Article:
I anxiously stood by the door, listening to him thumping up the stairs. I left it ajar and stood creepily on the other side. A little more and I would have met him a few floors down, but I didn’t want to look completely desperate (though I was). He was a little guy, even shorter than I am. I heard him take a break from the stair climb somewhere around the third flight, and seeing this tiny human in front of me, weighed down in a bulky puffer coat, I could tell why he needed a breather. He smiled when he saw me, seeming almost happier than I was to see him.
“You Indian?!” He excitedly asked.
“Well, Trinidadian. But I have Indian ancest–“
He handed me my Tandoori take out, and turned around to head to his next delivery. He wasn’t interested in hearing about my ancestry.
A similar run-in happened last year in Jersey City. I sat in a chair getting my eyebrows threaded. I never quite got how these threading people talk while balancing yarn in their mouth, ripping out people’s facial hair from the root. Mad skills.
“Where you from? What’s your background? ” she asked nonchalantly.
“Trinidad. But I’m East Indian”
“You’re not Indian”
“Well my great grandparents are from India”
“You’re not Indian. You don’t look Indian.”
“Well in Trinidad, they consider me Indian”
“But you’re not Indian.”
Indian people in New York City look at me like I’m an alien. I could feel the stares, and I see them whispering to each other when I walk by. They won’t claim me. Everyone’s trying to figure me out. In Trinidad, I had grown so accustomed with identifying as “Indian” that I never really thought of myself as something else, but these disappointed “Actual Indian People” or “Authentic Indian People” (shall we call them AIPs?) made me very aware that I am Trinibagonian. The way I dress; my loud lipstick and impractical stay-warm ensembles, are nothing like theirs. My hair is wild and short. I talk loudly and animatedly on my phone while overtaking slow-walkers. I say “Hi” to people I walk by, even though I know they won’t reply. It’s just not the AIP way.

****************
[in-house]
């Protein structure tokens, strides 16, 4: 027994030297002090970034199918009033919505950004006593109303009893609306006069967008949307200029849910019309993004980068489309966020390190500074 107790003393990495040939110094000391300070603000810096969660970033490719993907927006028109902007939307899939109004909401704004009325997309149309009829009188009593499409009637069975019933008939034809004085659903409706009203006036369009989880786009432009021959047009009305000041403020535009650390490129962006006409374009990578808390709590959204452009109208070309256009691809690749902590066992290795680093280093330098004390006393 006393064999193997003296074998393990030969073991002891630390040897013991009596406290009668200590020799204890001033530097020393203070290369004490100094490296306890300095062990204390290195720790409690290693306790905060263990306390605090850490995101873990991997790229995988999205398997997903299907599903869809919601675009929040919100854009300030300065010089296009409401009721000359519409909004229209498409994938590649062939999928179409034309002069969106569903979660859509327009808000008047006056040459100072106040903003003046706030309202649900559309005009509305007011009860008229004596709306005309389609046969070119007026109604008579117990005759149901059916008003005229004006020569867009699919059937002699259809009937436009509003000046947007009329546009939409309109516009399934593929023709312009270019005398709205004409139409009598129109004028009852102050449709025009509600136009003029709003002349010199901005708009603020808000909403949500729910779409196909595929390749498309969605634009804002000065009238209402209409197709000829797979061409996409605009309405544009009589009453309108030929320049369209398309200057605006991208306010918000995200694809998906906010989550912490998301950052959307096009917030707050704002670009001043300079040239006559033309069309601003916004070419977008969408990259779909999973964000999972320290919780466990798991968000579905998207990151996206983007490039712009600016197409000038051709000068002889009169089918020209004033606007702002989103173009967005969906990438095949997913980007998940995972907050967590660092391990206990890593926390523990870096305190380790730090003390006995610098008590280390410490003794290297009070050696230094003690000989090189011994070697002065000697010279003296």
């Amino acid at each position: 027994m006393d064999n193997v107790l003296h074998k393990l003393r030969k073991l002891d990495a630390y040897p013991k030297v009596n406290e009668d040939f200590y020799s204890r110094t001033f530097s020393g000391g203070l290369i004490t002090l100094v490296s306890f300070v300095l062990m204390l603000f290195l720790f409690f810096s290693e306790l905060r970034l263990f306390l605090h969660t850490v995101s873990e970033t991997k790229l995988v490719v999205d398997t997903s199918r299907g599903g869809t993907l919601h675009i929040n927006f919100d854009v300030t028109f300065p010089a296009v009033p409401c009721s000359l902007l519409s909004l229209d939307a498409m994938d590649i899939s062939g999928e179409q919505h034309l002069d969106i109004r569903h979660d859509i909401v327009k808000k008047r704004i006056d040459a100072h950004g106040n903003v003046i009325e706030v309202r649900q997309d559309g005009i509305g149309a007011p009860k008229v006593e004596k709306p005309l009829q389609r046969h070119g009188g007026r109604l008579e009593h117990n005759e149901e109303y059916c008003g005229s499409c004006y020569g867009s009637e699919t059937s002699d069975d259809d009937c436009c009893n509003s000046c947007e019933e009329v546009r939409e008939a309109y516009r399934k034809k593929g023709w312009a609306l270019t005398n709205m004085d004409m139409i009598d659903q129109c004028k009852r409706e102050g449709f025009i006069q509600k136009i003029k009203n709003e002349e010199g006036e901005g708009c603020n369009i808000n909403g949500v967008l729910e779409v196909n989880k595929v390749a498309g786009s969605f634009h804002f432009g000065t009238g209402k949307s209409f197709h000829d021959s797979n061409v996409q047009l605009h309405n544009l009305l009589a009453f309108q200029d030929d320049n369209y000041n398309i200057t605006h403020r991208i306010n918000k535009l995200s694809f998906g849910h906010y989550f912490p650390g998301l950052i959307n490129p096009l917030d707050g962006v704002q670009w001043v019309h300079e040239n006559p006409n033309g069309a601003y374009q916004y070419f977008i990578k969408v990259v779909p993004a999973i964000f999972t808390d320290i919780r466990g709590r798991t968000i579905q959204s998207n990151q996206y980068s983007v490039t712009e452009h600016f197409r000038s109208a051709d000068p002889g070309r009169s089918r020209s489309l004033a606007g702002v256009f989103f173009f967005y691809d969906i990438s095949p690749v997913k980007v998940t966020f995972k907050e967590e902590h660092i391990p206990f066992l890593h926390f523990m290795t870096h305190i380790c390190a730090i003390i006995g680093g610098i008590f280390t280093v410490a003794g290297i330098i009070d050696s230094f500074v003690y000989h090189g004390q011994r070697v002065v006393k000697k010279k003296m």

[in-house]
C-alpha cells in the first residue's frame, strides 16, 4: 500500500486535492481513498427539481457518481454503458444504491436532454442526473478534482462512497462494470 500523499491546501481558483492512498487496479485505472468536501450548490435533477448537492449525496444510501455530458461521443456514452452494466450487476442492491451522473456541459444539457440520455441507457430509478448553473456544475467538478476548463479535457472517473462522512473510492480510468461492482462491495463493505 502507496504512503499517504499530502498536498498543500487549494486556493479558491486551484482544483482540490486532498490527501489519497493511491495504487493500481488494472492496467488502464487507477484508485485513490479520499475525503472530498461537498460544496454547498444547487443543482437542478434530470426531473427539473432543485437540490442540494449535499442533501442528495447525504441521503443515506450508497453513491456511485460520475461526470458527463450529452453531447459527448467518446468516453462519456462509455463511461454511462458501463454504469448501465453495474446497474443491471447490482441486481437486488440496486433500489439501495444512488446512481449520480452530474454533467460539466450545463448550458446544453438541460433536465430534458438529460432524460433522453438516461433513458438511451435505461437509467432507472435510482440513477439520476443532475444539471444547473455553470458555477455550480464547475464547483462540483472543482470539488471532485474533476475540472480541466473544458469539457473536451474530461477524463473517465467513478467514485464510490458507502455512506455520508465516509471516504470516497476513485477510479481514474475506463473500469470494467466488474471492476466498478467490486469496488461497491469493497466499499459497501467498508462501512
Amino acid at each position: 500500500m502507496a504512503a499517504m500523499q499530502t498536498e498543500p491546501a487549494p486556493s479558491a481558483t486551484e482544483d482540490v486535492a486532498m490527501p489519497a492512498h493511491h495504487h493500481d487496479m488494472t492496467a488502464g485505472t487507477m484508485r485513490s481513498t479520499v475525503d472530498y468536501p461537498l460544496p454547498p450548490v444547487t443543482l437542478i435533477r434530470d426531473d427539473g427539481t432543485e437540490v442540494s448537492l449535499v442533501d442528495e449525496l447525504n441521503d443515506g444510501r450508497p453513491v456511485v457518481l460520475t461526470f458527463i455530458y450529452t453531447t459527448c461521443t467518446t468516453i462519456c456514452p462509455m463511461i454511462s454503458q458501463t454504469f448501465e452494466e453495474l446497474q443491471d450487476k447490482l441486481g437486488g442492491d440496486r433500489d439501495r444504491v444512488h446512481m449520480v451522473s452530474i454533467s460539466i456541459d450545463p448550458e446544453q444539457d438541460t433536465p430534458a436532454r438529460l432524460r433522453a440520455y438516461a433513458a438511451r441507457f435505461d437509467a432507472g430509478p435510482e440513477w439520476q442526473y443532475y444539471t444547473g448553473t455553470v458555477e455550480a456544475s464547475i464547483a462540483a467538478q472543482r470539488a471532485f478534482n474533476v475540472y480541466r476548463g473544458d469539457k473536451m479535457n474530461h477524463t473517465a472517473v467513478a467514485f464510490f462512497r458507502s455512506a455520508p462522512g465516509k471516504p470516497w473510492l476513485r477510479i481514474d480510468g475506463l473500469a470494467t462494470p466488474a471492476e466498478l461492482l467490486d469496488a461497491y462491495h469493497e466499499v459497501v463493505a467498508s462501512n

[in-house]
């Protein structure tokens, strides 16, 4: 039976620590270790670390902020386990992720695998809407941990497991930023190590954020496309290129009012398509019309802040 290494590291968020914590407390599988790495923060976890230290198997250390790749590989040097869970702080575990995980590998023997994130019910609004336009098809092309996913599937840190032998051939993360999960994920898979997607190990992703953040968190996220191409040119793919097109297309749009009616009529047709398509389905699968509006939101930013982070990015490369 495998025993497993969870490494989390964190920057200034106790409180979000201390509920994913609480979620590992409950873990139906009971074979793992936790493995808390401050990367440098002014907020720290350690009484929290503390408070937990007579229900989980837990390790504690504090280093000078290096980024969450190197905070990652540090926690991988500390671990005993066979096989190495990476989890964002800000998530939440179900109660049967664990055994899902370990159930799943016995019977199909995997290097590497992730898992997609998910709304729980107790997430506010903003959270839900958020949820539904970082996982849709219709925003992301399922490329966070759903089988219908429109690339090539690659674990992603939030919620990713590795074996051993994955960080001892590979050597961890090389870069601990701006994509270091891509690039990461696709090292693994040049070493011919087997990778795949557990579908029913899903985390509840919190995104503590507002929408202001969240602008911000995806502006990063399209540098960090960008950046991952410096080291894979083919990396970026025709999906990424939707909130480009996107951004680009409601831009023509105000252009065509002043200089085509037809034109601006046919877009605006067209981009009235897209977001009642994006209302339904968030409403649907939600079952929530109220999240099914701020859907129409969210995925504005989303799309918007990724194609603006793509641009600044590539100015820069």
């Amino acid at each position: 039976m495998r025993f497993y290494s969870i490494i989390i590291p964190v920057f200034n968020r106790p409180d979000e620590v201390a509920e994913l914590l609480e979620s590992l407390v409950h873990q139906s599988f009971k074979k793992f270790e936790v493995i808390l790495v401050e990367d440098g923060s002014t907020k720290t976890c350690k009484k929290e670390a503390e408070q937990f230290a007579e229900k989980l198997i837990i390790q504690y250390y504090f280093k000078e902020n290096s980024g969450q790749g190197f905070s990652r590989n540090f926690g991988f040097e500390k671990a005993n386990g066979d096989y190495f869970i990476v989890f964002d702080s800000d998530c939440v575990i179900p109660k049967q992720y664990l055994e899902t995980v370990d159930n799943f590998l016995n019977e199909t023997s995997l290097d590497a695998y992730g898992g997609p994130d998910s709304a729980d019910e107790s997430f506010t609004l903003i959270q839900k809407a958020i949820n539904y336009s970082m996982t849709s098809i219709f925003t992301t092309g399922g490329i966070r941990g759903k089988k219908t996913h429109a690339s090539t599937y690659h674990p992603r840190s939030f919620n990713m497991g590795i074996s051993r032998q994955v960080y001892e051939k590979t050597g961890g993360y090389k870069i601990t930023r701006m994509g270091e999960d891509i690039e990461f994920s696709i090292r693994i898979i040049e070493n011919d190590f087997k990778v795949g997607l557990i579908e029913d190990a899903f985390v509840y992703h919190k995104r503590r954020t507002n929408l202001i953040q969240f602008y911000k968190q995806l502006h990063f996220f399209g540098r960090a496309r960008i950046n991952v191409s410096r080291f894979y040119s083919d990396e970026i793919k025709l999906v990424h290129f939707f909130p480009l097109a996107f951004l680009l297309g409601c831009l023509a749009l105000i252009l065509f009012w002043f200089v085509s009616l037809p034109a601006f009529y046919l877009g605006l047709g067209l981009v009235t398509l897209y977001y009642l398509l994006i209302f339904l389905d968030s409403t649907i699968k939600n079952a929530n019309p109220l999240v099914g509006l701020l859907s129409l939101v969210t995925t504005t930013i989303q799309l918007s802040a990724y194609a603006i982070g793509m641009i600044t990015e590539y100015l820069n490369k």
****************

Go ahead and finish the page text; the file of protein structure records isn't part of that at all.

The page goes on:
A pending identity crisis, I first thought of it. On so many forms here, you have to tick the Race box. I tick “Asian” for lack of a better option, when there is no “Other”. I am so not Asian though! But am I an “Other”? Eek.
People are always asking me about my ethnic background. It forced me to look at the unique qualities that make me Trinbagonian.
What does it mean to be West Indian? And more specifically, what does it mean to be West Indian in the US?
We often hear about the experiences of Mexicans or Middle Easterners, but who is a Trini here? At a party a couple weekends ago, my Trini/Bajan friend from back home was visiting. We got into the venue, Soca performers on stage, and a girl says to my friend that she is being very West Indian by keeping her jacket on inside! If the struggles with the climate are any indication, we are warm people and we thrive on connection. I met a stylist from St. Croix at a weekend short course at FIT last year. She remains one of my best friends in NYC. We connected literally based around the fact that we were from the islands. She heard my accent and her eyes lit up. We’ve been inseparable ever since.
Same goes with a Trinidadian fellow, who for months has become my go-to compadre for everything. He’s fun to lime with I’m sure, but I’m his friend primarily because of the accent. It feels like home! Trinidad-born Knitwear Designer Aisling Camps and I have laughed hyena-cally over our Caribbean phrases. We both were having a ridiculously stressful week, but one night, sitting on the floor at my then furniture-free apartment, over several cups of tea, we laughed man. We laughed so hard, digging into Trini slang, and basking in the nostalgia of how we speak. Her New Yorker friend sat across from us, watching us like we were crazy. He was right.
We are such a pelau of colours and cultures, but at the end of the day, we’re Trini!
Within our tiny twin islands, we use titles and wealth to divide us into segments. We stereotype people into categories like “The 1%”, “people past the lighthouse” and “West Accents”. We do so much to differentiate between ourselves, when to the rest of the world, we are one. If only we could see ourselves that way too. It is only when we bounce up somewhere foreign that we like each other so much more. You never miss the water til the well run dry!
So for a minute, I didn’t even know how to respond when they asked my ethnic story. Now I just say I’m Trini.
“But you look Indian”
Here we go again.